Kenmare ND - Upside Down Under

Real People. Real Jobs. Real Adventures.

Upside Down Under

By Marvin Baker, a new weekly column in The Kenmare News


'I've got the AM radio blues'...

Posted 6/20/17 (Tue)

Nobody talks about AM radio anymore. Sometimes you have to wonder why AM stations are still on the air? Who is listening?

They have their purpose. In this part of the world, we can listen to Minnesota Twins or Toronto Blue Jays baseball, weather reports are aired often and if you like talk radio, you’ll like AM.

But not so many years ago, AM had a much larger footprint in the broadcasting world. Especially during the 1960s, when FM was just getting its foot in the door, the AM stations ruled.

In fact, many of us will remember how nighttime radio was different than daytime radio. At night we could (still can) pick up radio stations from all over the place and a lot of them were worthy of our listening.

The first one that comes to mind is XEROK, 800-AM in Juarez, Mexico. It was known as a “border blaster” and I listened to it often here in North Dakota.

This radio station, which now broadcasts a Christian format, was incredibly powerful. It was broadcasting on 150,000 watts, three times the maximum power allowed U.S. AM stations. So it’s no wonder we could pick it up in North Dakota, 1,300 miles apart.

KAAY, 1090-AM in Little Rock, Ark., is another nighttime gem that my brothers and I listened to frequently.

Late at night it had a segment called “Beaker Street” that supposedly broke all the rules of radio etiquette with its high energy rock ‘n’ roll and raspy disc jockeys. There were nights I would listen sometimes until 2 a.m., until I was too tired to stay awake.

WLS, 890-AM in Chicago was just another station that blasted across North Dakota at night.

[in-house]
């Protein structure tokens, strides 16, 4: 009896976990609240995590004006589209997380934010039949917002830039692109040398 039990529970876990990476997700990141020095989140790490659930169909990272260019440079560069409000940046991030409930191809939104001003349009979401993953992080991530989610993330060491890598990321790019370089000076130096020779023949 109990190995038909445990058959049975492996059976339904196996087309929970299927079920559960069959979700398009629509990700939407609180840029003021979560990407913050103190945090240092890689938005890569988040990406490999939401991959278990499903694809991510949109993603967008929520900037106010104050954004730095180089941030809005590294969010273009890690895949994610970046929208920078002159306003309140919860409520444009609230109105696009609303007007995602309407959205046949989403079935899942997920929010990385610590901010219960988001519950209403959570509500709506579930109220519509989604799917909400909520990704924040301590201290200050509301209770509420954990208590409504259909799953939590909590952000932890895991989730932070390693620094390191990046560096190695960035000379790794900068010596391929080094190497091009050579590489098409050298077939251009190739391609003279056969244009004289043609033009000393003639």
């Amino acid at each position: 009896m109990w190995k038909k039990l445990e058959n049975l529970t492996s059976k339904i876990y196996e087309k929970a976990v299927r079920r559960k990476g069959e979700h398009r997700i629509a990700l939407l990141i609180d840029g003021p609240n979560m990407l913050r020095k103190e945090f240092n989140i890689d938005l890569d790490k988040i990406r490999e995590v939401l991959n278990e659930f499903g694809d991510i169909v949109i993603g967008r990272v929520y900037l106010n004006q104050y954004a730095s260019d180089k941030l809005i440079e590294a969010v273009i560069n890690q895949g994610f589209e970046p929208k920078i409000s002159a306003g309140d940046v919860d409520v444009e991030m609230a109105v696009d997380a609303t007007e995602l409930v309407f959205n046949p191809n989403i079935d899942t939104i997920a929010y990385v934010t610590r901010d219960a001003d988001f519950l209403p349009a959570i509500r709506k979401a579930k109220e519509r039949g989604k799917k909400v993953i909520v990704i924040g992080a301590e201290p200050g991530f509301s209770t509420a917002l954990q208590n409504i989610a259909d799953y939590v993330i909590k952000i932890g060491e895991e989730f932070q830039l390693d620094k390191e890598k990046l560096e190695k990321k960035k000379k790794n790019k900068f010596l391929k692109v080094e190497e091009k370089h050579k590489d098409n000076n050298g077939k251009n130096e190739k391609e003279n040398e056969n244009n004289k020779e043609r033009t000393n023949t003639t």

In the 1960s and early ‘70s, WLS was known for introducing the latest music in the United States and is credited with being one of the first in the United States to play the Beatles.

WLS has always maintained its 50,000 watts of AM power, even today, while it broadcasts a C-Quam AM stereo signal.

We also tuned into KOMA, 1520-AM in Oklahoma City. That may have been one of our least favorite radio stations at the time, but you could count on it being on the dial every night. So, when some of the other stations weren’t available, KOMA was.

There are numerous other stations that I remember listening to in the late ‘60s and early ‘70s, some of them from places you wouldn’t expect.

Do you remember some of these?:

• WHAS 840-AM, Louisville

• WJR, 760-AM, Detroit

• WLW, 700-AM, Cincinnati

• KOA, 850-AM, Denver

• KSL, 1160-AM, Salt Lake City

• KMOX, 1120-AM, St. Louis

• WCCO, 830-AM, Minneapolis

• CKRC, 630-AM, Winnipeg

• CKCK, 620-AM, Regina

• KFI, 640-AM, Los Angeles

• KSTP, 1500-AM, Minneapolis

• KCMO, 710-AM, Kansas City

CKRC went off the air and later emerged as an FM station in Weyburn, Saskatchewan and CKCK became CKRM, the voice of the Saskatchewan Roughriders. All the other stations can still be heard across North Dakota at night.

• WRNO was a shortwave radio station in New Orleans that was frequently available to us at night as well. It was branded as “Worldwide Rock.” It’s still on the air today, but like X-Rock 80, is broadcasting a Christian format.

Another shortwave radio station we listened to often was Radio Canada International. That signal was coming out of Montreal and was available almost every night.  I remember my dad listening to it when I was a little kid and my brother and I kept listening as long as our shortwave radio worked.

By the early 1970s, FM was beginning to find its place and a few radio stations began popping up here and there. FM was already popular in California and Florida, but didn’t have much exposure at all in North Dakota.

But since radios were already equipped with FM dials, it was worth investigating to see what would be available.

There were two FM stations in Bismarck and one in Mobridge, S.D., that we could pick up. We often listened to KOLY, 99.5-FM in Mobridge if for no other reason than it played more music and fewer commercials.

In 1973, I discovered CKY-FM, a Winnipeg station that, similar to  X-Rock 80, was broadcasting on 360,000 watts, while U.S. stations were restricted to 100,000 watts.

Now CITI-FM, 92.1, it became the holy grail of FM radio because of its sheer power and remains a classic rock gem today.